Acts 25:17
Therefore, when they were come hither, without any delay on the morrow I sat on the judgment seat, and commanded the man to be brought forth.
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25:13-27 Agrippa had the government of Galilee. How many unjust and hasty judgments the Roman maxim, ver. 16, condemn! This heathen, guided only by the light of nature, followed law and custom exactly, yet how many Christians will not follow the rules of truth, justice, and charity, in judging their brethren! The questions about God's worship, the way of salvation, and the truths of the gospel, may appear doubtful and without interest, to worldly men and mere politicians. See how slightly this Roman speaks of Christ, and of the great controversy between the Jews and the Christians. But the day is at hand when Festus and the whole world will see, that all the concerns of the Roman empire were but trifles and of no consequence, compared with this question of Christ's resurrection. Those who have had means of instruction, and have despised them, will be awfully convinced of their sin and folly. Here was a noble assembly brought together to hear the truths of the gospel, though they only meant to gratify their curiosity by attending to the defence of a prisoner. Many, even now, attend at the places of hearing the word of God with great pomp, and too often with no better motive than curiosity. And though ministers do not now stand as prisoners to make a defence for their lives, yet numbers affect to sit in judgment upon them, desirous to make them offenders for a word, rather than to learn from them the truth and will of God, for the salvation of their souls But the pomp of this appearance was outshone by the real glory of the poor prisoner at the bar. What was the honour of their fine appearance, compared with that of Paul's wisdom, and grace, and holiness; his courage and constancy in suffering for Christ! It is no small mercy to have God clear up our righteousness as the light, and our just dealing as the noon-day; to have nothing certain laid to our charge. And God makes even the enemies of his people to do them right.Therefore when they were come hither ... - See Acts 25:6. 16-21. to deliver any man to die—On the word "deliver up," see on [2111]Ac 25:11. Festus had gratified the Jews in what lawfully he might, not detaining them at charges from their habitations: and that not only commends Festus’s own justice, but Paul’s innocence; for if Paul had not appeared guiltless, he would have left him to the rage of the Jews, whom he desired to gratify what he could.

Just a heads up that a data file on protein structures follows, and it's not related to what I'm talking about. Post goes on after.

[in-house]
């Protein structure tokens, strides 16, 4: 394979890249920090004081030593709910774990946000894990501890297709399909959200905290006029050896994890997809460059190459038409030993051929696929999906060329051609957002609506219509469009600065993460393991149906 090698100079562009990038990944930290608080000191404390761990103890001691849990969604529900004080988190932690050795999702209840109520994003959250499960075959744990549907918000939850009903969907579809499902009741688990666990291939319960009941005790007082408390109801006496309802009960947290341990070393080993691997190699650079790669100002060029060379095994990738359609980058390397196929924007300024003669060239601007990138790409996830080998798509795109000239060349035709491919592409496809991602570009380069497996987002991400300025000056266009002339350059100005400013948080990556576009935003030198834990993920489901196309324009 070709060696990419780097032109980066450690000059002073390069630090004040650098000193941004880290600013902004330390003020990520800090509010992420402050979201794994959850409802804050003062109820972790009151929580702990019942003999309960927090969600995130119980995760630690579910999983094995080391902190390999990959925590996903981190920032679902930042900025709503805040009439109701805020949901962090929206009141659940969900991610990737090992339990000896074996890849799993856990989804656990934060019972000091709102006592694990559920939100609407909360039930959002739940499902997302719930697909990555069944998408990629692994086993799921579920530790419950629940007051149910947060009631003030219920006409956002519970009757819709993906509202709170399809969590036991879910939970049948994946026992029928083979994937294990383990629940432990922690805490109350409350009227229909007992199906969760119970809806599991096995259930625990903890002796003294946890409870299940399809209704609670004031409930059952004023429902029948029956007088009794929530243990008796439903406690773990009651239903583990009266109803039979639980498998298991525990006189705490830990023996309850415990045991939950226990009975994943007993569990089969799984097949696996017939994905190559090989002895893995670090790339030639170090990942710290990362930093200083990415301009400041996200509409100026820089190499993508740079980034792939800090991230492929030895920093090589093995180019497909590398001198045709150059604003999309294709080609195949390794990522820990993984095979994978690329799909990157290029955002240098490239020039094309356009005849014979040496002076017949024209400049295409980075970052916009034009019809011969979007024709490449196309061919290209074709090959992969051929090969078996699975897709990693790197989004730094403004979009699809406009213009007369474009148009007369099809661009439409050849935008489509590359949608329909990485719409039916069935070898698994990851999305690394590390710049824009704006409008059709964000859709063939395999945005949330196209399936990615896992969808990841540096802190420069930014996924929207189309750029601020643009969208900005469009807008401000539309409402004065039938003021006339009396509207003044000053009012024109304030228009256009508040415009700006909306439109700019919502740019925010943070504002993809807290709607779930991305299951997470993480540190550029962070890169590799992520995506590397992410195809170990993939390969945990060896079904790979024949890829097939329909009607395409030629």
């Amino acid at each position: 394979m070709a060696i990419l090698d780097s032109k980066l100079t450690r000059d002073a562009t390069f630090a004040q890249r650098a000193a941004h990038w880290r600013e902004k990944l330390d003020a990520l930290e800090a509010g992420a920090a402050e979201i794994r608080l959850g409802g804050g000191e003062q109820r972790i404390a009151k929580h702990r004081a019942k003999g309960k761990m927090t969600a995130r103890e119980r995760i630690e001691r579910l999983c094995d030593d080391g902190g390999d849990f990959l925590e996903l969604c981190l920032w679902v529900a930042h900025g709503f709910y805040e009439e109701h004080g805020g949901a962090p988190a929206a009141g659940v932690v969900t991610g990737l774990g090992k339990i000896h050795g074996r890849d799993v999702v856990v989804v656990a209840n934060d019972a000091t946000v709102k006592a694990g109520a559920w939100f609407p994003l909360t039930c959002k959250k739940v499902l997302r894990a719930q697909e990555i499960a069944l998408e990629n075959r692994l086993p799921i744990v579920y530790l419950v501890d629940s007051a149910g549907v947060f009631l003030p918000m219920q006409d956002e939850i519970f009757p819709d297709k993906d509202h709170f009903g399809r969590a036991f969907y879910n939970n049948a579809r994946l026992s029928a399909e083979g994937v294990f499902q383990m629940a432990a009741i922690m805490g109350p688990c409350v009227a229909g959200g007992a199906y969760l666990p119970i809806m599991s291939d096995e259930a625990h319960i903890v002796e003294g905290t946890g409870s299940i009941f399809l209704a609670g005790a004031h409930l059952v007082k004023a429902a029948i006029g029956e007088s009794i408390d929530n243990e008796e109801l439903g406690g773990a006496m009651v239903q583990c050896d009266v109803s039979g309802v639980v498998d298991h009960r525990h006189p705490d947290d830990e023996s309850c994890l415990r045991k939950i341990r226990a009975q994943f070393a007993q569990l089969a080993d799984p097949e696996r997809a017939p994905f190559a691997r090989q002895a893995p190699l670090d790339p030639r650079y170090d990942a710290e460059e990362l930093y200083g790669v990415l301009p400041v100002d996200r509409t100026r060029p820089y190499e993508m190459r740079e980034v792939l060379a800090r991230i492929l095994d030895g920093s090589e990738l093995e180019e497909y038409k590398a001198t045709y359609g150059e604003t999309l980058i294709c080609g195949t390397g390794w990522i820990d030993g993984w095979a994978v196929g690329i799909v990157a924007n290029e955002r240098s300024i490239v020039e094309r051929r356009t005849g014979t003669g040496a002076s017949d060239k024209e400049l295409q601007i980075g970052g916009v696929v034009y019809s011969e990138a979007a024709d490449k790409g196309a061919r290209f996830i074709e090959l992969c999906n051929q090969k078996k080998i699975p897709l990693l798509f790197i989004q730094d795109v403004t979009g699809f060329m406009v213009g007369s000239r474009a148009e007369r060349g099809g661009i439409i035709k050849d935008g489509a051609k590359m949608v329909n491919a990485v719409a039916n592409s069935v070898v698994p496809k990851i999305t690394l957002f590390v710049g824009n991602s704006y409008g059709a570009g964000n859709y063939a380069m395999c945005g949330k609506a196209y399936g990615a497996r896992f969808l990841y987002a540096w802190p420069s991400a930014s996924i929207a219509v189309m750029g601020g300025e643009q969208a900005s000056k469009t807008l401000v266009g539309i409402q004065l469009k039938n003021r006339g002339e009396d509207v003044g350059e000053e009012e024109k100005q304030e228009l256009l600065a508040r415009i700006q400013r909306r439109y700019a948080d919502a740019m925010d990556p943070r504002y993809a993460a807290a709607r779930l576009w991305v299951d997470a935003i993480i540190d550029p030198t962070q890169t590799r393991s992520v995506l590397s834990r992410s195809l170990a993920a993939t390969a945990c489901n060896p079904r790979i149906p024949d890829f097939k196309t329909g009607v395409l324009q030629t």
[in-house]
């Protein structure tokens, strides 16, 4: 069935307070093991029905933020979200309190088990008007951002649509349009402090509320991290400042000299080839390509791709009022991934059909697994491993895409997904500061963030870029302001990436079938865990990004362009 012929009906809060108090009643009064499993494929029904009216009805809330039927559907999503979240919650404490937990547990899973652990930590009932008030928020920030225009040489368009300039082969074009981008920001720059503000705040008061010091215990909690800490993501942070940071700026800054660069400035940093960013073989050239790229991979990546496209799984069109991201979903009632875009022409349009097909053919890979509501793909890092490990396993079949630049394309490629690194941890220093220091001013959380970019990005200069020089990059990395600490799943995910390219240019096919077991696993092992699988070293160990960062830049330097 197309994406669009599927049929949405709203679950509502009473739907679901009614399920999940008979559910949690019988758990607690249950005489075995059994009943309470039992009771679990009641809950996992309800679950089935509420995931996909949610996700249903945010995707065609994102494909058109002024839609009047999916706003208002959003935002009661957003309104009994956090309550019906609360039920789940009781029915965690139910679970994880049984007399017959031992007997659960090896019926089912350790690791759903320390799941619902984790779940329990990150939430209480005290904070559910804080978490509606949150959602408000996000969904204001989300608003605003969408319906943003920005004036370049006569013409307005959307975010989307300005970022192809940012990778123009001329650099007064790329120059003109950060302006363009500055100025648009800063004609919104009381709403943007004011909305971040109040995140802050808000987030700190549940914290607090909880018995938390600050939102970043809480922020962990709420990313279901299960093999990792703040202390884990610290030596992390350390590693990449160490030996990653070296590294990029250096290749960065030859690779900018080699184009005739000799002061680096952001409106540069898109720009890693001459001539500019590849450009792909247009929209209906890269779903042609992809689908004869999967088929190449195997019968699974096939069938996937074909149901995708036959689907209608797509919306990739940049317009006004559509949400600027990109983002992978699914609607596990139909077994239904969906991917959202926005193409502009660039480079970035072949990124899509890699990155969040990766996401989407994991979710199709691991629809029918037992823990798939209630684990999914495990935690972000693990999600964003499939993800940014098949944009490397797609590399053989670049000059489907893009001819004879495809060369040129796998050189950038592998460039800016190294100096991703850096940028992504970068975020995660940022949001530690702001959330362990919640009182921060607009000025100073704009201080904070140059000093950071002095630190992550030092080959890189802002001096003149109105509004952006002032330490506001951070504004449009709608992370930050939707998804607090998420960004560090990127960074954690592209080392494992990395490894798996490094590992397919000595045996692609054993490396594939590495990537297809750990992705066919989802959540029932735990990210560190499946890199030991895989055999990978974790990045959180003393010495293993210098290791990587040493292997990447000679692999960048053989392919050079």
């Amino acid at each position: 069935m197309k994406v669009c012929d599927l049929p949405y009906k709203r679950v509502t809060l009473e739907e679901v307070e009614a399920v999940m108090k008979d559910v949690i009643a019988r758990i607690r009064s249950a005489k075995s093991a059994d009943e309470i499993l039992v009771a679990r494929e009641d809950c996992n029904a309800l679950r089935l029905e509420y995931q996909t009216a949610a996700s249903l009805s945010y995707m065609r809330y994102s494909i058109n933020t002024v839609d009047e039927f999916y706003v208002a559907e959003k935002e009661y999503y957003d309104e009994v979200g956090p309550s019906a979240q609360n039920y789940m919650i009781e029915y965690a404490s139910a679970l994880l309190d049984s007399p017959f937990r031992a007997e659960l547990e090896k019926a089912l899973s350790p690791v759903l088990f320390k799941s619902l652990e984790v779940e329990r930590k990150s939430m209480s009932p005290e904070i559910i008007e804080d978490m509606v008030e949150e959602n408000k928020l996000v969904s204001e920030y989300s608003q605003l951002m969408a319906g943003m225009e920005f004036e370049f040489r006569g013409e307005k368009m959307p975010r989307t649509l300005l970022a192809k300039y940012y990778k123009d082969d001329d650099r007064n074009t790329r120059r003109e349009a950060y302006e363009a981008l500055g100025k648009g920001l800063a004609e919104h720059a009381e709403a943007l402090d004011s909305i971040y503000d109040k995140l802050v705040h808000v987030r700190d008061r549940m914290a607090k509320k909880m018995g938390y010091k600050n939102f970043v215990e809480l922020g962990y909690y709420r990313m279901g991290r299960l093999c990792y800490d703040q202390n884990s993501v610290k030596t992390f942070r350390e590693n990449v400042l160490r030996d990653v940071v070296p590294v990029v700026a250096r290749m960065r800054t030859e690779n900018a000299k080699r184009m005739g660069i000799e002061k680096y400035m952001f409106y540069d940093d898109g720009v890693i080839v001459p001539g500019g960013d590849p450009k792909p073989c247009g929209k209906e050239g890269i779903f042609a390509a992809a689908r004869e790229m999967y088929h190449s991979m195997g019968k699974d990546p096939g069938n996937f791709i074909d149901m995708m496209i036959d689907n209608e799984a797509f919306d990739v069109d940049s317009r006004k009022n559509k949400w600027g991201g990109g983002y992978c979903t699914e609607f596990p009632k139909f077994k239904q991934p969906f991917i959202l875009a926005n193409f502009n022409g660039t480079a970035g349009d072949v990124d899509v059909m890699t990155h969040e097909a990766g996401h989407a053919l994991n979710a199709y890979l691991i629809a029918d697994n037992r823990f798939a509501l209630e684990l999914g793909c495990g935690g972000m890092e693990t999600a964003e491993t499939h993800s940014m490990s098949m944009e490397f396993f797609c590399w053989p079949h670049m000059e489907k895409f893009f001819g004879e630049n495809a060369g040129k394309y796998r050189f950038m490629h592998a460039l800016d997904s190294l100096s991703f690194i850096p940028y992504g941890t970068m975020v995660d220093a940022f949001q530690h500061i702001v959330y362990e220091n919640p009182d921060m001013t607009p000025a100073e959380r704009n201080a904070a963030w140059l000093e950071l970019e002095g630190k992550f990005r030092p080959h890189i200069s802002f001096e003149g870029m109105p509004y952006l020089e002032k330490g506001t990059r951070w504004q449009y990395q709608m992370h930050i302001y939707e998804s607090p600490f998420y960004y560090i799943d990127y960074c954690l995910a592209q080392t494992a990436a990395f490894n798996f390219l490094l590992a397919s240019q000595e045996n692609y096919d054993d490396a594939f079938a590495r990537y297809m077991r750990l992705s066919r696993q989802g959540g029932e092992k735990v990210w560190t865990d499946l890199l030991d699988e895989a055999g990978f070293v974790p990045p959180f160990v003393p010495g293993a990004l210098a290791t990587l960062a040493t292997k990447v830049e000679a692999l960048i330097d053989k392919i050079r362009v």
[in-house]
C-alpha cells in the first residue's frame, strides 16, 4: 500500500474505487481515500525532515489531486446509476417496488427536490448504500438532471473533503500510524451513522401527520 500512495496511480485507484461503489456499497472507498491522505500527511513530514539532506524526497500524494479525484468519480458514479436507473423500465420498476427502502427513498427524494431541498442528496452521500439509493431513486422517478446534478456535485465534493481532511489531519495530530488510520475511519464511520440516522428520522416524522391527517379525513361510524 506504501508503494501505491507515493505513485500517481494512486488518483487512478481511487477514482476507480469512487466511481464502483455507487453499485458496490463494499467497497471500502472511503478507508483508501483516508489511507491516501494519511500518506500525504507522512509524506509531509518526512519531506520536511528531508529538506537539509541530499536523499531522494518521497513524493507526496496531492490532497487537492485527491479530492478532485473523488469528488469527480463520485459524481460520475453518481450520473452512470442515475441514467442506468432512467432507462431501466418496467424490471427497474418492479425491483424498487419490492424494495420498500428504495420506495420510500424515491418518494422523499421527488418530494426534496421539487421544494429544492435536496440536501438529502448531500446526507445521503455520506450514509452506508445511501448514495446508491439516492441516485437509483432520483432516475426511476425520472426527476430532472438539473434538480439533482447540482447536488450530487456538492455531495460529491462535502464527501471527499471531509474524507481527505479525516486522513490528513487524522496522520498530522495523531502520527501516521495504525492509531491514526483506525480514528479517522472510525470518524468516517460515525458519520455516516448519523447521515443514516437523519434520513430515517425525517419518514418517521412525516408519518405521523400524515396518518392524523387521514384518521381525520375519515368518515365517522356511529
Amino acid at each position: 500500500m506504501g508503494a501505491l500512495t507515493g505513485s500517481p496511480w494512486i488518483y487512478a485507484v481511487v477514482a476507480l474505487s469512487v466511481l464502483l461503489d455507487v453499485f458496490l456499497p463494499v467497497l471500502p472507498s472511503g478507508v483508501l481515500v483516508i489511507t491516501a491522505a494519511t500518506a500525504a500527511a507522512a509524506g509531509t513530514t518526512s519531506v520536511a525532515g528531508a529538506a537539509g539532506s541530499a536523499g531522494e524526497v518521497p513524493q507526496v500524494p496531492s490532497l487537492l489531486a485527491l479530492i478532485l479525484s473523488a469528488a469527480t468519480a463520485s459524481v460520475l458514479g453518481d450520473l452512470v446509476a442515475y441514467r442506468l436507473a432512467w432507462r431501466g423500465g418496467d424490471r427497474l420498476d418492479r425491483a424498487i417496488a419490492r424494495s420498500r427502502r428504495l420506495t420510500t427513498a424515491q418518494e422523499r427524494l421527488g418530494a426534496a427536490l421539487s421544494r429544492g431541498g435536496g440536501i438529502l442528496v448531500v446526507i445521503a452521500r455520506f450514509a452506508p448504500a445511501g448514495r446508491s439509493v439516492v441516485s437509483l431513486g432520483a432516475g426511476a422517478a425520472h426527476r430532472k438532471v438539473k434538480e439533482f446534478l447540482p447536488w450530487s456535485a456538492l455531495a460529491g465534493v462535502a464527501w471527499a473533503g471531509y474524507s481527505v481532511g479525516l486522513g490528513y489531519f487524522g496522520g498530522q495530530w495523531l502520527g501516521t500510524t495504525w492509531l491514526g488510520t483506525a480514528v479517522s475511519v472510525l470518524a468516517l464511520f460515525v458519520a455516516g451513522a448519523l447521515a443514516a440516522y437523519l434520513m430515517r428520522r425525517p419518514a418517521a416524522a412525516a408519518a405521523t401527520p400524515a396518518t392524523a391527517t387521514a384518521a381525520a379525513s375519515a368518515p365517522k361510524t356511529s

Therefore when they were come hither,.... To Caesarea, namely the chief priests and elders of the Jews:

without any delay on the morrow, I sat on the judgment seat: that is, the next day after they came down, Festus went into the judgment hall, and took his place there, in order to hear this cause; which circumstance he mentions, to show how expeditious he was:

and I commanded the man to be brought forth: from his place of confinement, to the hall, to answer for himself.